Last month the Young Naturalists’ Society of the Pacific Northwest took an epic expedition through the North Cascades (4 stops, 5 vehicles, 18 people, and 114 species added to our life list)! This is the long overdue report of that expedition.
May 5, 2013: A group of 18 YNSers met in the parking lot of the Burke Museum at 8:00am. We distributed maps and directions, split up into carpools, and drove east on Highway 2 toward our first destination: Forks of the Sky State Park.
Stop #1. Forks of the Sky State Park receives much more rain than Seattle, which makes it home to a number of epiphytic mosses, lichens, and ferns! In addition to the rich botanical diversity, we also enjoyed beautiful views of the Index Town Wall (well known to climbers and home to a number of nesting cliff swallows).
Stop #2. Money Creek Campground contains a small tract of preserved old growth temperate forest with some huge Douglas fir that probably are over 1,000 years old. Among these giants, and under the guidance of John Chau and Carolyn Shores, we continued to find new and exciting plants. I really enjoyed having more time to practice IDing native plants, tasting wild ginger, and finding a young maidenhair fern.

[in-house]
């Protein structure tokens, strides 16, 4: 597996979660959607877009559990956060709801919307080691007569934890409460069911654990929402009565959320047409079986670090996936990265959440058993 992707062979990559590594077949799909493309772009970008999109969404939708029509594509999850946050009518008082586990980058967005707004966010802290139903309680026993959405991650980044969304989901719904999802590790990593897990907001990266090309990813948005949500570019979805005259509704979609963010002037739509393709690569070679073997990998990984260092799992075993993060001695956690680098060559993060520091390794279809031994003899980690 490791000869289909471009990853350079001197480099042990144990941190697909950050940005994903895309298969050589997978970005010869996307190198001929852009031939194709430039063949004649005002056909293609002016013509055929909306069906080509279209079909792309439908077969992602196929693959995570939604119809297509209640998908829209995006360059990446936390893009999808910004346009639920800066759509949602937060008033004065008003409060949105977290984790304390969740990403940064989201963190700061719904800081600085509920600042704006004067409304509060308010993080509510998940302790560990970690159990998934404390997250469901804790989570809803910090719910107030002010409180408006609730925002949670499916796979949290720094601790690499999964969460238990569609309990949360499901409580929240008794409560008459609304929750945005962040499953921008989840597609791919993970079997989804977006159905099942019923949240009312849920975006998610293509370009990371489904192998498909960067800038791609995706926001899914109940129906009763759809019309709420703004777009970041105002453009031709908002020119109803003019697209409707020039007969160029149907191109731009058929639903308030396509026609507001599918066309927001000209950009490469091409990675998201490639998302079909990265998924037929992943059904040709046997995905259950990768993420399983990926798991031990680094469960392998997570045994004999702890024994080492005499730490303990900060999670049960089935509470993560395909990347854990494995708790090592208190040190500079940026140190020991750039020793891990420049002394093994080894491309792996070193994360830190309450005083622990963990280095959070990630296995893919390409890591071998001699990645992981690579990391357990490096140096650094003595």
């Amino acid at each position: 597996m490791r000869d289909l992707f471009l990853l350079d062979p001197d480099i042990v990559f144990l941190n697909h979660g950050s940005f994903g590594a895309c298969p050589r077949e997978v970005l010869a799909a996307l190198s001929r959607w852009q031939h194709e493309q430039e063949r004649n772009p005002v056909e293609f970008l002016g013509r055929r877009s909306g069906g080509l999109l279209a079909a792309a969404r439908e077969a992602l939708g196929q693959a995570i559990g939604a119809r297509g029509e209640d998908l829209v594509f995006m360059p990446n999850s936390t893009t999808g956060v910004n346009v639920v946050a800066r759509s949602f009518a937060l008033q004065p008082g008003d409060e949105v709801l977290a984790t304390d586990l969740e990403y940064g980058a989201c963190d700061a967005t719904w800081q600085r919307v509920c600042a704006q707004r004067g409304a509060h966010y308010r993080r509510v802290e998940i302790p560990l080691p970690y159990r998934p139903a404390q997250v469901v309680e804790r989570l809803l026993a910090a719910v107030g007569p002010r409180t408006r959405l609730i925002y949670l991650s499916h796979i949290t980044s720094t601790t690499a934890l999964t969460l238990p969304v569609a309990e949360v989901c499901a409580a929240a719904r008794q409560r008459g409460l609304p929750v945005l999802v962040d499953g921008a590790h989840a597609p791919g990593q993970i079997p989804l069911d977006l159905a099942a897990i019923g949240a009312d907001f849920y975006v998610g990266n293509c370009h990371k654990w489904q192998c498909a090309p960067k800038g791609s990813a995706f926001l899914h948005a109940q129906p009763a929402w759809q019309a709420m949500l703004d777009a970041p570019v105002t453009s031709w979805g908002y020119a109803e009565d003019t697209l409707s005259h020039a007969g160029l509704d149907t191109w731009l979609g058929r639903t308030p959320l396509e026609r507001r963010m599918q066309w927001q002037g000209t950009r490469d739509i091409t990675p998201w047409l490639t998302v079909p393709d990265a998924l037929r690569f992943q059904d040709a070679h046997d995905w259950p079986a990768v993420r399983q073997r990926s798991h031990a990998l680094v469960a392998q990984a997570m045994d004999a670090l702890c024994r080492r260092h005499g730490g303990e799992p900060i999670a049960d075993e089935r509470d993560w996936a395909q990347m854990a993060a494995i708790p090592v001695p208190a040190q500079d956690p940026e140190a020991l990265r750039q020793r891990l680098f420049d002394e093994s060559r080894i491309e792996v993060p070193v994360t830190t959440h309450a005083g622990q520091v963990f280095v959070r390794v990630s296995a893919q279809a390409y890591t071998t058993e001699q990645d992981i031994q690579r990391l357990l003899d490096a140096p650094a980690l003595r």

Stop #3. Tumwater Campground was our first stop on the east side of the Cascades. This change was evident in the fact that the temperature had increased by about 20˚F from our last stop. (I may be slightly exaggerating…) More importantly we had lunch and learned some really interesting things about nature. For example: I now know that Ponderosa Pine smells intensely of butterscotch and that sea anemones are actually named after a group of terrestrial flowering plants!
Stop #4. Leavenworth was the last stop of our trip. Here, Jared Grummer (our resident herpetologist) led us up the rocky slopes and expertly demonstrated how to catch Western fence lizards. This gave us the chance to see them up close and examine their brilliant blue-blotched sides. We also got another great group picture.
Altogether we identified a total of 2 reptiles, 4 mammals (*including sign), 10 insects, 21 birds, and 79 different plant species! The majority of these sightings were new to us (so look for some major expansions in the “life lists” page soon). This trip had so many highlights, but I think the best part of the trip was getting to know the newest YNS members!
Thanks to everyone that came out and made this trip a big success. Special thanks to the drivers and our trip leaders John Chau, Carolyn Shores, and Jared Grummer!